The Rough Rider is mounting up and moving on.
An American Museum of Natural History statue of former President Theodore Roosevelt, which has been criticized for glorifying colonialism and racial discrimination, is being relocated to North Dakota.
For 80 years the Roosevelt statue stood sentry outside the museum, riding a horse and towering over an African man and a Native American man. Roosevelt’s own descendants conceded the depiction is “troubling” and signed off on the statue’s removal.
Now, T.R. is headed for Medora, North Dakota, where the Theodore Roosevelt Presidential Library is set to open in 2026 — the 250th anniversary of the United States.
“We are grateful to the Theodore Roosevelt Presidential Library for proposing a fitting new home for the Equestrian Statue,” said Vicki Been, the city’s deputy mayor for housing and economic development. “This long-term loan would allow an important part of the city’s art collection to be appropriately contextualized, and we look forward to continuing to work with the library on next steps.”
Although Roosevelt was born in Manhattan, and was governor of New York before running the country, his library will be built on a site near Theodore Roosevelt National Park, which preserves landscapes the pioneering conservationist visited in between 1883 and 1887.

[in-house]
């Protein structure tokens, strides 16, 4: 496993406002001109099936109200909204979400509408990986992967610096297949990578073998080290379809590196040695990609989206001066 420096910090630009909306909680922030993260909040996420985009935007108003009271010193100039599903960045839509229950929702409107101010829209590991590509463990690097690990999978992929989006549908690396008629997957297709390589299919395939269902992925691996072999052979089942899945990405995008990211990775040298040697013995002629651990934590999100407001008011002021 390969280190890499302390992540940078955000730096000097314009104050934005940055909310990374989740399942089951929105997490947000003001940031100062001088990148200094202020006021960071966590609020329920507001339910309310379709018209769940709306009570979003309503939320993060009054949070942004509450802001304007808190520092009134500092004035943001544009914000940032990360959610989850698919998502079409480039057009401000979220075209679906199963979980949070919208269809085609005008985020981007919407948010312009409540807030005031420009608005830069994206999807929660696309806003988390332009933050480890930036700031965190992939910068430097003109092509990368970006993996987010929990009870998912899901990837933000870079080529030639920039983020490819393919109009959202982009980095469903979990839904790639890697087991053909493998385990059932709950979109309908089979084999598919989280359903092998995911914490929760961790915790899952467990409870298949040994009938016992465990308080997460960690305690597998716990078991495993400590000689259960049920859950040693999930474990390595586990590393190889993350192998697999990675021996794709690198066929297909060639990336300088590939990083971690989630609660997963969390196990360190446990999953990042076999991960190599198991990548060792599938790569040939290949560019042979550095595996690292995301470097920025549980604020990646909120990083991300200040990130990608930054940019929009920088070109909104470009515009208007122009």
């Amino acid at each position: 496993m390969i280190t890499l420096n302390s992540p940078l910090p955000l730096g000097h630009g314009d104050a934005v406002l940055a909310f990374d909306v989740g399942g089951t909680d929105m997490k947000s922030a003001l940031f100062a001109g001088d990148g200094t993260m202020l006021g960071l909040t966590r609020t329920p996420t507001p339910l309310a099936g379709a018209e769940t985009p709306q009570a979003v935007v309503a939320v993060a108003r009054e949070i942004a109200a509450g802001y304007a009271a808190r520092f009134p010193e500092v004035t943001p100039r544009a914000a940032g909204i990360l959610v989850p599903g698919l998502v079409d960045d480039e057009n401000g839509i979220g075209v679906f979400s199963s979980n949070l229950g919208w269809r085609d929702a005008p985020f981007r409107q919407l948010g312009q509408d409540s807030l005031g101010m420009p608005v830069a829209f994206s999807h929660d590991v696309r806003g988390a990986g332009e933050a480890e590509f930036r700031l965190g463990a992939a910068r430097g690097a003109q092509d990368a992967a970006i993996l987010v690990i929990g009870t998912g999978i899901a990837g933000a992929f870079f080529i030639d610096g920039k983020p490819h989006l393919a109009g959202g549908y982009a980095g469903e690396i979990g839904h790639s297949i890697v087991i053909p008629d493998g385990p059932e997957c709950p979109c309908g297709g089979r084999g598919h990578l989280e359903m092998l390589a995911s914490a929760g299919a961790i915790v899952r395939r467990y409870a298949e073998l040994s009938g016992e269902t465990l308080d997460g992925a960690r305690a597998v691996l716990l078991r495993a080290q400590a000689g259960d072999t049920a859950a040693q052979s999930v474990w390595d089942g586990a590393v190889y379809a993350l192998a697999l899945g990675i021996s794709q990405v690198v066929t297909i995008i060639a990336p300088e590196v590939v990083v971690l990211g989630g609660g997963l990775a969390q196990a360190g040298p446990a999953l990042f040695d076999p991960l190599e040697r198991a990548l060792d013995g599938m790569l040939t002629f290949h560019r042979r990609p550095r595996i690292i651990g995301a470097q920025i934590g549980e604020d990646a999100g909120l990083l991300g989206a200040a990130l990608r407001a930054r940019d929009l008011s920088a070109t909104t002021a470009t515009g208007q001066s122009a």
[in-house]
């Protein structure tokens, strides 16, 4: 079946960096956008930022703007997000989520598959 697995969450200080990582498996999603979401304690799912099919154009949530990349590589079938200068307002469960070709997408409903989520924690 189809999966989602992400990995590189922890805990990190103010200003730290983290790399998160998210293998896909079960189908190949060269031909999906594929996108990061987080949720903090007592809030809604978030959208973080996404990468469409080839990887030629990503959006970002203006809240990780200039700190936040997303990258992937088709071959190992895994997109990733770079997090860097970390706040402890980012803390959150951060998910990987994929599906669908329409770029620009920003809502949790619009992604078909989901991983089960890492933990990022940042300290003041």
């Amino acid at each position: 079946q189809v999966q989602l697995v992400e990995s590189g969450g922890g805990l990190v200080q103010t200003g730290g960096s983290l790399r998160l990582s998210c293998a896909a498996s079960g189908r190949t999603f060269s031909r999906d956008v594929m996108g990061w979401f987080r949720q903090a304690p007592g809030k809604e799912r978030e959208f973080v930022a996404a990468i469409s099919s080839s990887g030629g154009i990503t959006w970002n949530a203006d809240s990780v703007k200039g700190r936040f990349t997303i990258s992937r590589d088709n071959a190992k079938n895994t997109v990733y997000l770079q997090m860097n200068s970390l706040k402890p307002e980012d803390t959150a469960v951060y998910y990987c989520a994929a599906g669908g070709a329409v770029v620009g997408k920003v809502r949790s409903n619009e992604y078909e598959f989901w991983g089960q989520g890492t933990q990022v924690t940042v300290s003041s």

“The Equestrian Statue is problematic in its hierarchical depiction of its subjects and should be removed,” Theodore Roosevelt V said in a statement. “Rather than burying a troubling work of art, we ought to learn from it. It is fitting that the statue is being relocated to a place where its composition can be recontextualized to facilitate difficult, complex and inclusive discussions.”
Roosevelt was a founding member of the Upper West Side museum. The nation’s 26th president is also closely associated with South Dakota, where his face is etched on Mount Rushmore, along with presidents George Washington, Thomas Jefferson and Abraham Lincoln.
The Equestrian Statue, designed by James Earle Fraser, may undergo some changes before it is put back on display, according to the library commission.
Vice President Roosevelt became the nation’s youngest president when, at the age of 46, he took over for William McKinley, who was assassinated in 1901.
More than a decade earlier, during the Spanish American War, Roosevelt resigned from his post as Assistant Secretary of the Navy and formed a volunteer cavalry regiment that gained notoriety as the “Rough Riders.”
The statue was vandalized with red paint in 2017. Last year, Mayor Bill de Blasio called the statue “problematic” amid a racial reckoning caused by the police killing of George Floyd.
© 2021 New York Daily News
Distributed by Tribune Content Agency, LLC